# Triangle inscribed in another triangle with same proportion on the sides

As shown in the figure below, $$\triangle DEF$$ is a triangle inside $$\triangle ABC$$.
Given $$AD:DB=BE:EC=CF:FA=1:x$$
Such that the area of $$\triangle ABC$$ is two times the area of $$\triangle DEF$$.
Find $$x$$

I have no idea here. My first thought is that we could make parallel lines on $$D, E, F$$, though that would split $$\triangle DEF$$ into parts, which isn't ideal.

Another idea was similar triangles, due to the fact that the sides are proportional. But the angles don't seem to be the same.

• "the angles don't seem to be the same" - what the angles look like is irrelevant to the mathematical fact. If you can prove similarity, they are similar.
– Nij
Feb 20 at 9:10

Recall that, when two triangles have one angle equal, their areas are proportional to the product of the adjacent sides. This is, for example, embodied in so-called sine formula.

So, as $$AD=\frac{1}{1+x}AB$$ and $$AF=\frac{x}{1+x}AC$$, then $$A(\triangle ADF)=\frac{x}{(1+x)^2}A(\triangle ABC)$$. The areas of $$\triangle BED$$ and $$\triangle CFE$$ end up the same, so altogether (taking away the areas of those three triangles from the area of $$\triangle ABC$$):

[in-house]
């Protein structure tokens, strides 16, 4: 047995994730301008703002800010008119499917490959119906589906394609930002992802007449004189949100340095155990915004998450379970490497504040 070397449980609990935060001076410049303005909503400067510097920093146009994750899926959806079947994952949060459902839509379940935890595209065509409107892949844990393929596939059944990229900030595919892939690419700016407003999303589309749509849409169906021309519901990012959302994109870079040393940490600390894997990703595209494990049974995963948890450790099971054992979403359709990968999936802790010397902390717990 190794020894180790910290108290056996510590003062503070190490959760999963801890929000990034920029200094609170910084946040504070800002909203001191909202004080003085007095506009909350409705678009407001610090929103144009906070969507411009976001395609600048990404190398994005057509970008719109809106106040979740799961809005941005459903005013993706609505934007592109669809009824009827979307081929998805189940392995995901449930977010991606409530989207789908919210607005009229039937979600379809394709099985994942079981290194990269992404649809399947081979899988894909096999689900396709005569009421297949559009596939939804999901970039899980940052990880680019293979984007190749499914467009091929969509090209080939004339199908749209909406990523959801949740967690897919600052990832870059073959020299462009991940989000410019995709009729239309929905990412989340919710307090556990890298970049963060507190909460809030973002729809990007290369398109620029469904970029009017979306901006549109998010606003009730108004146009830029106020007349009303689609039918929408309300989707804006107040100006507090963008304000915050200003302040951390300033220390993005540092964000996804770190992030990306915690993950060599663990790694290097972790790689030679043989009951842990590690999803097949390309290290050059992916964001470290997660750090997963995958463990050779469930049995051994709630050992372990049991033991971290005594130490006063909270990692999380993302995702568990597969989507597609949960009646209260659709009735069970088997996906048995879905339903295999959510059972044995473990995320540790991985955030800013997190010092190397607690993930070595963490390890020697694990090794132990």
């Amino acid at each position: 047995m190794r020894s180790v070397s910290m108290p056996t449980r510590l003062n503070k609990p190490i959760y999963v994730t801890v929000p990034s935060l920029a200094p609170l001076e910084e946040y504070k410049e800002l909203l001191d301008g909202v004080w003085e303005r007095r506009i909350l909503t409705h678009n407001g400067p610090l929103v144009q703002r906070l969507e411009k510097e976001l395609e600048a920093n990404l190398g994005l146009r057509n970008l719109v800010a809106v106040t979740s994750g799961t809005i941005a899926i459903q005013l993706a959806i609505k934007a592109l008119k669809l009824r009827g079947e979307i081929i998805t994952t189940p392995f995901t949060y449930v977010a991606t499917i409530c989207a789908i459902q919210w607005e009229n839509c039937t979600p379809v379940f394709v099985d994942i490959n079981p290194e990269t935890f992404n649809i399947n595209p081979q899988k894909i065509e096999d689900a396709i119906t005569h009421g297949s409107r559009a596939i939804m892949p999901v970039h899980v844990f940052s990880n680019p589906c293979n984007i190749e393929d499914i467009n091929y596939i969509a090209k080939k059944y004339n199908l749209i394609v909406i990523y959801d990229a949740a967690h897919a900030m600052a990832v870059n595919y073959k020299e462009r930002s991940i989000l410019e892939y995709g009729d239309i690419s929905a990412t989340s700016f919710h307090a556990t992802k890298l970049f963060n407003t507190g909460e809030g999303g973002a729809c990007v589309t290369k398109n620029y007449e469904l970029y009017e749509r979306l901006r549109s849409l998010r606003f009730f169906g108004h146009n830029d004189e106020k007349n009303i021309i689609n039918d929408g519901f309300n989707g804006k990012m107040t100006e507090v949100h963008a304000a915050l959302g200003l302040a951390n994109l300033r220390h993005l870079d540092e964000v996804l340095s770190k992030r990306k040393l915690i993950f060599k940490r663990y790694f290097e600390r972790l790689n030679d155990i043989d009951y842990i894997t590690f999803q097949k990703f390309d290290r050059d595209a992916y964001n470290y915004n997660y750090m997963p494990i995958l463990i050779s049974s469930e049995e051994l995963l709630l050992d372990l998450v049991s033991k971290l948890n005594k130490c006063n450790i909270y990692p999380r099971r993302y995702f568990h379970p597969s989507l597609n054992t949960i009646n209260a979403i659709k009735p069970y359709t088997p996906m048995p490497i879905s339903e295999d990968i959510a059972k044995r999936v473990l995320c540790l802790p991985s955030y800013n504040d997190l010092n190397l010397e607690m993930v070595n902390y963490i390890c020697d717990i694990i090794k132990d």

$$A(\triangle DEF)=A(\triangle ABC)\left(1-3\frac{x}{(1+x)^2}\right)$$

and now, all you need to do is solve the equation $$1-\frac{3x}{(1+x)^2}=\frac{1}{2}$$. This has two solutions: $$x=2+\sqrt{3}$$ or $$x=2-\sqrt{3}$$.

Hint: Can you show that $$AD = \dfrac{AB}{1+x}, ~AF = \dfrac{x \cdot AC}{1+x}$$?

So, what is $$[ADF]$$ in terms of $$[ABC]$$?

And then show that $$~[BDE] = [CFE] = [ADF]$$

Finally use $$\displaystyle [BDE] + [CFE] + [ADF] = \frac 12 [ABC]$$ to find $$x$$.

A linear algebra based approach:

Let $$\vec{u}=\vec{AB}, \vec{v}=\vec{AC}$$. Then the area of $$\Delta (ABC)$$ is just $$\frac12|\vec{u}\times \vec{v}|$$

We have $$\begin{eqnarray*} \vec{DF}&=&\vec{DA}+\vec{AF}=\frac{-1}{1+x}\vec{u}+\frac{x}{1+x}\vec{v}\\\\\vec{DE}&=& \vec{DB}+\vec{BE}=\frac{x}{1+x}\vec{u}+\frac{1}{1+x}(\vec{v}-\vec{u})= \frac{x-1}{1+x}\vec{u}+\frac{1}{1+x}\vec{v} \end{eqnarray*}$$

Thus $$\begin{eqnarray*}\Delta(DEF)&=&\frac12|\vec{DF}\times\vec{DE}|\\\\&=& \frac12\left|\left(\frac{-1}{1+x}\vec{u}+\frac{x}{1+x}\vec{v}\right)\times\left(\frac{x-1}{1+x}\vec{u}+\frac{1}{1+x}\vec{v} \right)\right|\\&=& \frac12|\vec{u}\times \vec{v}|\left|\frac{x^2-x+1}{(1+x)^2}\right|\\&=& \Delta(ABC)\left|\frac{x^2-x+1}{(1+x)^2}\right| \end{eqnarray*}$$

Thus we must solve $$\frac{x^2-x+1}{(1+x)^2}=\pm\frac12.$$

Either $$x^2-4x+1=0,\qquad{\rm or}\qquad x^2+1=0.$$

Only the first of these has real solutions: $$x=2\pm\sqrt{3}.$$